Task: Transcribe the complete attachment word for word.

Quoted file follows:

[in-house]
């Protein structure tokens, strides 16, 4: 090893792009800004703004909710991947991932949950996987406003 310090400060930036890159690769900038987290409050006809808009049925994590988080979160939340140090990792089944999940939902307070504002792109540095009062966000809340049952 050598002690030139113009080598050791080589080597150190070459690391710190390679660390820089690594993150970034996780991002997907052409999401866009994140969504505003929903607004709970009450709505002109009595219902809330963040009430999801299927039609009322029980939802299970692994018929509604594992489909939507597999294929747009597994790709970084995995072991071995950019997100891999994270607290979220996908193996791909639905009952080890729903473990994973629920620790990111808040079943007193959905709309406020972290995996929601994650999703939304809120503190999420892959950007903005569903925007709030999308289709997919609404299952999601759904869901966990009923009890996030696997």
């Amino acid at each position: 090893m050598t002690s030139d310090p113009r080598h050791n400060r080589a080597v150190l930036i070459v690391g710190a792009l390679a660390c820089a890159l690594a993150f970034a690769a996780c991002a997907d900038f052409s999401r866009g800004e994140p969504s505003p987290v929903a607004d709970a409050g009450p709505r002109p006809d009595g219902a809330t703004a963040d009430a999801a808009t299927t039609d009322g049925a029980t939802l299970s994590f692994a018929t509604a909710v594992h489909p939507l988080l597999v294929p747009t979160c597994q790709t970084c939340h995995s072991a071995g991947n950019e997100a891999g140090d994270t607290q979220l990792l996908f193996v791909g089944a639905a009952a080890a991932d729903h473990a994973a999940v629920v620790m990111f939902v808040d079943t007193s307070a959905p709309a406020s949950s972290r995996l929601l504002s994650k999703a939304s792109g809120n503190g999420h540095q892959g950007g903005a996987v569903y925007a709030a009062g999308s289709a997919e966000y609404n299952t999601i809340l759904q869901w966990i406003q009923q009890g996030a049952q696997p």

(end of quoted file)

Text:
[in-house]
């Protein structure tokens, strides 16, 4: 090893792009800004703004909710991947991932949950996987406003 310090400060930036890159690769900038987290409050006809808009049925994590988080979160939340140090990792089944999940939902307070504002792109540095009062966000809340049952 050598002690030139113009080598050791080589080597150190070459690391710190390679660390820089690594993150970034996780991002997907052409999401866009994140969504505003929903607004709970009450709505002109009595219902809330963040009430999801299927039609009322029980939802299970692994018929509604594992489909939507597999294929747009597994790709970084995995072991071995950019997100891999994270607290979220996908193996791909639905009952080890729903473990994973629920620790990111808040079943007193959905709309406020972290995996929601994650999703939304809120503190999420892959950007903005569903925007709030999308289709997919609404299952999601759904869901966990009923009890996030696997």
């Amino acid at each position: 090893m050598t002690s030139d310090p113009r080598h050791n400060r080589a080597v150190l930036i070459v690391g710190a792009l390679a660390c820089a890159l690594a993150f970034a690769a996780c991002a997907d900038f052409s999401r866009g800004e994140p969504s505003p987290v929903a607004d709970a409050g009450p709505r002109p006809d009595g219902a809330t703004a963040d009430a999801a808009t299927t039609d009322g049925a029980t939802l299970s994590f692994a018929t509604a909710v594992h489909p939507l988080l597999v294929p747009t979160c597994q790709t970084c939340h995995s072991a071995g991947n950019e997100a891999g140090d994270t607290q979220l990792l996908f193996v791909g089944a639905a009952a080890a991932d729903h473990a994973a999940v629920v620790m990111f939902v808040d079943t007193s307070a959905p709309a406020s949950s972290r995996l929601l504002s994650k999703a939304s792109g809120n503190g999420h540095q892959g950007g903005a996987v569903y925007a709030a009062g999308s289709a997919e966000y609404n299952t999601i809340l759904q869901w966990i406003q009923q009890g996030a049952q696997p």